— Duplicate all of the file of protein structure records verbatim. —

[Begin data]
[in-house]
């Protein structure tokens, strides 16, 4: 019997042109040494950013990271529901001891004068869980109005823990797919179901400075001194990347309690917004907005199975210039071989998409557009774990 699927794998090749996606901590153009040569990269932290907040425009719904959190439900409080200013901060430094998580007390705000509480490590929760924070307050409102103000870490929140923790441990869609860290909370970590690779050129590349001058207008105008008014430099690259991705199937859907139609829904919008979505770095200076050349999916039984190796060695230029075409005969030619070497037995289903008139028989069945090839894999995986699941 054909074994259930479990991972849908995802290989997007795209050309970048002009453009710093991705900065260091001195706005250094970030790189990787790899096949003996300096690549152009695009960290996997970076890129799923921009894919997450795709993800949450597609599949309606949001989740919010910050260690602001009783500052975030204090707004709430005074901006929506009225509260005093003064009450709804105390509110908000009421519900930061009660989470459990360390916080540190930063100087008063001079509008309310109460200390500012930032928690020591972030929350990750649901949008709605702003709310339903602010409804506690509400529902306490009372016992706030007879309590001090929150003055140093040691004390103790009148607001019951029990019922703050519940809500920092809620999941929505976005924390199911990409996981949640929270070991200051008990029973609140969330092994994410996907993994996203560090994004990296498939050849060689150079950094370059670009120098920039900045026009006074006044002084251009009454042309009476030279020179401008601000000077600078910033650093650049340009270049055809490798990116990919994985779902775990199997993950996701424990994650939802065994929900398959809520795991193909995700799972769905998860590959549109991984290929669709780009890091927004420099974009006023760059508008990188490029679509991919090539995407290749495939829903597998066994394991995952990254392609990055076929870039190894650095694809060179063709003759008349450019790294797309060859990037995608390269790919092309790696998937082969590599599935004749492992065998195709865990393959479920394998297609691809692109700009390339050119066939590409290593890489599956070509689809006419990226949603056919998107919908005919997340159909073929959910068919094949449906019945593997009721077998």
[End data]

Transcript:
[in-house]
């Protein structure tokens, strides 16, 4: 019997042109040494950013990271529901001891004068869980109005823990797919179901400075001194990347309690917004907005199975210039071989998409557009774990 699927794998090749996606901590153009040569990269932290907040425009719904959190439900409080200013901060430094998580007390705000509480490590929760924070307050409102103000870490929140923790441990869609860290909370970590690779050129590349001058207008105008008014430099690259991705199937859907139609829904919008979505770095200076050349999916039984190796060695230029075409005969030619070497037995289903008139028989069945090839894999995986699941 054909074994259930479990991972849908995802290989997007795209050309970048002009453009710093991705900065260091001195706005250094970030790189990787790899096949003996300096690549152009695009960290996997970076890129799923921009894919997450795709993800949450597609599949309606949001989740919010910050260690602001009783500052975030204090707004709430005074901006929506009225509260005093003064009450709804105390509110908000009421519900930061009660989470459990360390916080540190930063100087008063001079509008309310109460200390500012930032928690020591972030929350990750649901949008709605702003709310339903602010409804506690509400529902306490009372016992706030007879309590001090929150003055140093040691004390103790009148607001019951029990019922703050519940809500920092809620999941929505976005924390199911990409996981949640929270070991200051008990029973609140969330092994994410996907993994996203560090994004990296498939050849060689150079950094370059670009120098920039900045026009006074006044002084251009009454042309009476030279020179401008601000000077600078910033650093650049340009270049055809490798990116990919994985779902775990199997993950996701424990994650939802065994929900398959809520795991193909995700799972769905998860590959549109991984290929669709780009890091927004420099974009006023760059508008990188490029679509991919090539995407290749495939829903597998066994394991995952990254392609990055076929870039190894650095694809060179063709003759008349450019790294797309060859990037995608390269790919092309790696998937082969590599599935004749492992065998195709865990393959479920394998297609691809692109700009390339050119066939590409290593890489599956070509689809006419990226949603056919998107919908005919997340159909073929959910068919094949449906019945593997009721077998």